Budget cuts are showing up on the streets of another Midwestern city. In Rockford, Illinois, they're turning out the lights. The city is in the middle of removing 2,300 streetlights, all in an effort to save money. That's about 15 percent of all the lights in town.
Corina Curry has covered the story for the Rockford Register Star and joins us now. Welcome to the program, Corina.
Putting political pressure on U.S. Rep. Ben Chandler, D-Ky., the National Republican Congressional Committee is challenging the central Kentucky lawmaker to support a Balanced Budget Amendment to the U.S. Constitution. The new rule would require the federal budget be balanced and that the government cannot spend more than projected receipts and expenditures. The Republican-controlled House has pushed the measure as a way to limit spending and has scheduled a vote for November 14, but the language still hasn’t been finalized.
The University of Kentucky’s Center for Applied Energy Research has begun work on a facility that could someday lead to changes in where and how the U.S. fuels transportation needs. Center director Rodney Andrews says the $5.7 million building will serve as a process development unit.
A federal judge has blocked a requirement that would have forced tobacco companies to include graphic images on cigarette packages next September. Advocacy groups have fought tobacco companies for several years to increase public awareness of the dangers of smoking. The blocked legislation requires cigarette packs to feature graphic images such as diseased lungs or dead bodies.
"I can categorically say I have never acted inappropriately with anyone, period," Republican presidential candidate Herman Cain just told ABC News' Jonathan Karl on a live ABC/Yahoo webcast.
Responding to the latest accusation by a woman — Sharon Bialek of Chicago — who says he sexually harassed her in the late 1990s, Cain said the charge is "baseless, bogus and false" and that Bialek is lying.
State police are accepting applications for the position of commercial vehicle enforcement officer. Applicants must be 21, a U.S. citizen, in good health and have a valid driver’s license. They must also meet at least one of several education or work experience qualifications.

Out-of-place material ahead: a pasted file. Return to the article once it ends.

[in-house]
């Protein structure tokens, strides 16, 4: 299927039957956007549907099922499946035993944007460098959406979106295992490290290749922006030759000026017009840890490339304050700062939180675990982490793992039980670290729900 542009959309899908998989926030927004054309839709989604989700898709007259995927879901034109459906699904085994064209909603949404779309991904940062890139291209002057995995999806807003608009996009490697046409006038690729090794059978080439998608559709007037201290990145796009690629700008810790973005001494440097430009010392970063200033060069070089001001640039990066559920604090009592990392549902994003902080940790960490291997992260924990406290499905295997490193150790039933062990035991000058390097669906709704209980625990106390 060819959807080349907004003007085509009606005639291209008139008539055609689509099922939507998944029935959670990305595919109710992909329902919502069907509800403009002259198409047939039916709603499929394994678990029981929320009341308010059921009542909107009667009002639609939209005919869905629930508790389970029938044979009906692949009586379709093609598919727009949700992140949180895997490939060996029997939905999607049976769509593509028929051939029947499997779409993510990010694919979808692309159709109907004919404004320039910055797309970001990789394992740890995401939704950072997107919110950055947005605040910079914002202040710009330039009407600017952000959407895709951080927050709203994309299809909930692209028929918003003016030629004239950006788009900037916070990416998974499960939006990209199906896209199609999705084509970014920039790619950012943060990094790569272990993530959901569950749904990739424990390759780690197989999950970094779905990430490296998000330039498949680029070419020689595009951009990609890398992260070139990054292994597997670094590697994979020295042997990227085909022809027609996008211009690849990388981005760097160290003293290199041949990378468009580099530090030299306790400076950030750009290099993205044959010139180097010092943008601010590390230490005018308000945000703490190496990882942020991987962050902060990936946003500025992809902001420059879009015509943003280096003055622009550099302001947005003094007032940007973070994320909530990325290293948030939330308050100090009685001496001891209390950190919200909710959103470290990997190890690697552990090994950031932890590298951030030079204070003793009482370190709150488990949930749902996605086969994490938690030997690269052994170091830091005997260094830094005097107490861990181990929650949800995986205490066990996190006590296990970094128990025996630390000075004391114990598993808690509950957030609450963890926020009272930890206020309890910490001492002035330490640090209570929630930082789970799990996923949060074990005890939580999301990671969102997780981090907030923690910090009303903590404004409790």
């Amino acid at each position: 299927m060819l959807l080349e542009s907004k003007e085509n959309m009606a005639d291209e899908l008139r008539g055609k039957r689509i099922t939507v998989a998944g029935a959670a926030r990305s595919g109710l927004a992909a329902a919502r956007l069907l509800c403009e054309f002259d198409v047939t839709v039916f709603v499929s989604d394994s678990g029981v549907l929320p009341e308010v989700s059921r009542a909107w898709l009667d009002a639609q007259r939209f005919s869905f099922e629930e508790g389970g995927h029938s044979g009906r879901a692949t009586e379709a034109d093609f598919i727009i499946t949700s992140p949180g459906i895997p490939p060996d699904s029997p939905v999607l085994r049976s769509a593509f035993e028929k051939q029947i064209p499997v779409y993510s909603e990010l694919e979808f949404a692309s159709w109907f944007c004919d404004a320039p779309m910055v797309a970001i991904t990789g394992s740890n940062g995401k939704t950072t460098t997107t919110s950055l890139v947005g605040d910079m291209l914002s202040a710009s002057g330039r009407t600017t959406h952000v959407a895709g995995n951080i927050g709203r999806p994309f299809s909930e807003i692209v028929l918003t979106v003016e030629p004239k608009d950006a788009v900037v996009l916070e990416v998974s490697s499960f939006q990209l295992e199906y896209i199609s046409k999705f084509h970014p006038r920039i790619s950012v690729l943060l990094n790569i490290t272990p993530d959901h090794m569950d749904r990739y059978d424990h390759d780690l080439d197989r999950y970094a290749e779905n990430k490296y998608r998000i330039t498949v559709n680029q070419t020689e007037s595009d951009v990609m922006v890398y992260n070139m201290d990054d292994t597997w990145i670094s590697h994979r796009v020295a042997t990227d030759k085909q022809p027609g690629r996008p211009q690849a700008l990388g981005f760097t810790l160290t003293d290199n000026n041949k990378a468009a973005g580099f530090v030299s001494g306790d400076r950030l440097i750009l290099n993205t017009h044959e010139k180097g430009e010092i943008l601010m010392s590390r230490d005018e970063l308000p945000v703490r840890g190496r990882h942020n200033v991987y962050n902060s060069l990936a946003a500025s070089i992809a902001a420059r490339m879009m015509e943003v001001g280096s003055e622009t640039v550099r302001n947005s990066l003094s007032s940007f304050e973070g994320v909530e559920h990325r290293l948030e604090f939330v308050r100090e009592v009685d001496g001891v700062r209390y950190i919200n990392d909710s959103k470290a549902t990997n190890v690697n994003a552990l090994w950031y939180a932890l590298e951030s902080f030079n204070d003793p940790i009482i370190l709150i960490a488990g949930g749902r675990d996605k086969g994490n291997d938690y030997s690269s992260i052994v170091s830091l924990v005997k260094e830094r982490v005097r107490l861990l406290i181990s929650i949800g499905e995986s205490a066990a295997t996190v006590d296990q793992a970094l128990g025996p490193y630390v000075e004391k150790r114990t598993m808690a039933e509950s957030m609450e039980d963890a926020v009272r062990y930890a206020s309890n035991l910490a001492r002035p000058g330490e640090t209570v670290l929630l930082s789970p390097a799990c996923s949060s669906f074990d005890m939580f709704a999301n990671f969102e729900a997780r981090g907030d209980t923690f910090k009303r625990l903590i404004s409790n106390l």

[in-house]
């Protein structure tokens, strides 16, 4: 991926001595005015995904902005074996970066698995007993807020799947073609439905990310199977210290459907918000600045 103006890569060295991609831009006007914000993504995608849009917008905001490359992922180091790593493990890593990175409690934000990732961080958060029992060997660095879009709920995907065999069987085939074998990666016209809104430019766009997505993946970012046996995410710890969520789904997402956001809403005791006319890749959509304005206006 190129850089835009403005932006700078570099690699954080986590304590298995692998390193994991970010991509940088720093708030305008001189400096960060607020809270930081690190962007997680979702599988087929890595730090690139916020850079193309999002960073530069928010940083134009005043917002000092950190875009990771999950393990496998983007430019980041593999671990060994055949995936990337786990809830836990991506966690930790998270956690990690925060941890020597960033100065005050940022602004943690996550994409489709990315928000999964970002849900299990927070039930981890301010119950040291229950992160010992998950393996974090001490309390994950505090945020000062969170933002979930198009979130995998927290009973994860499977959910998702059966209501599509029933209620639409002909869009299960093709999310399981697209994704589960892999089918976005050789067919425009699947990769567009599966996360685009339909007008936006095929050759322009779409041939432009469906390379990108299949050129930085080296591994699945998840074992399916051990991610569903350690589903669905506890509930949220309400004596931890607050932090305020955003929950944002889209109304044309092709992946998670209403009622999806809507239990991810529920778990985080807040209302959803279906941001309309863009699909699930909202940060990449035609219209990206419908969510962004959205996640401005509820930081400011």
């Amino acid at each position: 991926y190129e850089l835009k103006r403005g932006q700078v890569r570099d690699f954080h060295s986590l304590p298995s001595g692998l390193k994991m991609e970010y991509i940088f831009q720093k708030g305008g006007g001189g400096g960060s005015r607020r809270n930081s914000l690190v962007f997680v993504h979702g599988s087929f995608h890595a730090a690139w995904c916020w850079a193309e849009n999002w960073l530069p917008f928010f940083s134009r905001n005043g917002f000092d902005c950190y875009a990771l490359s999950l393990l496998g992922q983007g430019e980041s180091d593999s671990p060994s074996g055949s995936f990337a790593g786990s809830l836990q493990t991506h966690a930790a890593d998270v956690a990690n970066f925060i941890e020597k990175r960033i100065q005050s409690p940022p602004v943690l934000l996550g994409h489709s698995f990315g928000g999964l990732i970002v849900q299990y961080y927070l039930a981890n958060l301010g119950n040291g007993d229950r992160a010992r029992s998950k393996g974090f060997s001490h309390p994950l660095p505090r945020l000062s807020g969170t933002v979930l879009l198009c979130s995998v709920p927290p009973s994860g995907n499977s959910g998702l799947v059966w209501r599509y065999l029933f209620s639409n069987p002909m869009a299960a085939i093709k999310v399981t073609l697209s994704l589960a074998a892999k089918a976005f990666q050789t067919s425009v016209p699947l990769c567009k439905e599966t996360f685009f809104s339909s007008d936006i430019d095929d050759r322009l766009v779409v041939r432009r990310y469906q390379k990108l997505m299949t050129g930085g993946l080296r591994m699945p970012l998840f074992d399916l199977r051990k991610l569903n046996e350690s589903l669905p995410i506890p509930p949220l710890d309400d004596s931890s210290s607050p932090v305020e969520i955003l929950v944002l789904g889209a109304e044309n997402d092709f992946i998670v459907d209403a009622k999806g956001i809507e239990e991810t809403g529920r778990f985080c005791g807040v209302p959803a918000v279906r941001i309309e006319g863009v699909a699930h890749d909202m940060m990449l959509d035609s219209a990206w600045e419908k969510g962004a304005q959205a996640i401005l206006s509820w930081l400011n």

A Western Kentucky University agriculture professor sent an election eve email Monday afternoon that, according to a campus official, is in “clear violation” of state law. WKU agriculture professor Gordon Jones encouraged students and faculty members to vote for Republican agriculture commissioner candidate James Comer. When reached by a reporter Monday evening, Robbin Taylor, vice president for public affairs at WKU, said it was the first she’d heard of the email. After the contents of the email were described to Taylor, she said it was wrong. “That’s not an appropriate use of state property,” Taylor said. “That’s a clear violation. We know that.”
"An appeals court judge appointed by President Ronald Reagan just wrote an opinion affirming the constitutionality of the federal law overhauling health care," our colleague Scott Hensley writes over at the Shots blog.
War stories as told by 9 student-veterans of the wars in Iraq and Afghanistan are broadcast Friday on 88.9 WEKU. “11-11-11, A Veterans Day Special” offers stories told by veterans who now attend Eastern Kentucky University and the University of Kentucky.
New Orleans has become the center of an education revolution, where more than 70 percent of students attend a charter school.
The number of students taught in traditional district-run schools is shrinking fast. That's because parents in post-Hurricane Katrina can pick and choose from a smorgasbord of schools with different approaches and cultures.
By many measures, this educational marketplace has improved student achievement. But as this experiment moves ahead, it's led to questions about whether the district is truly open to the most challenging students.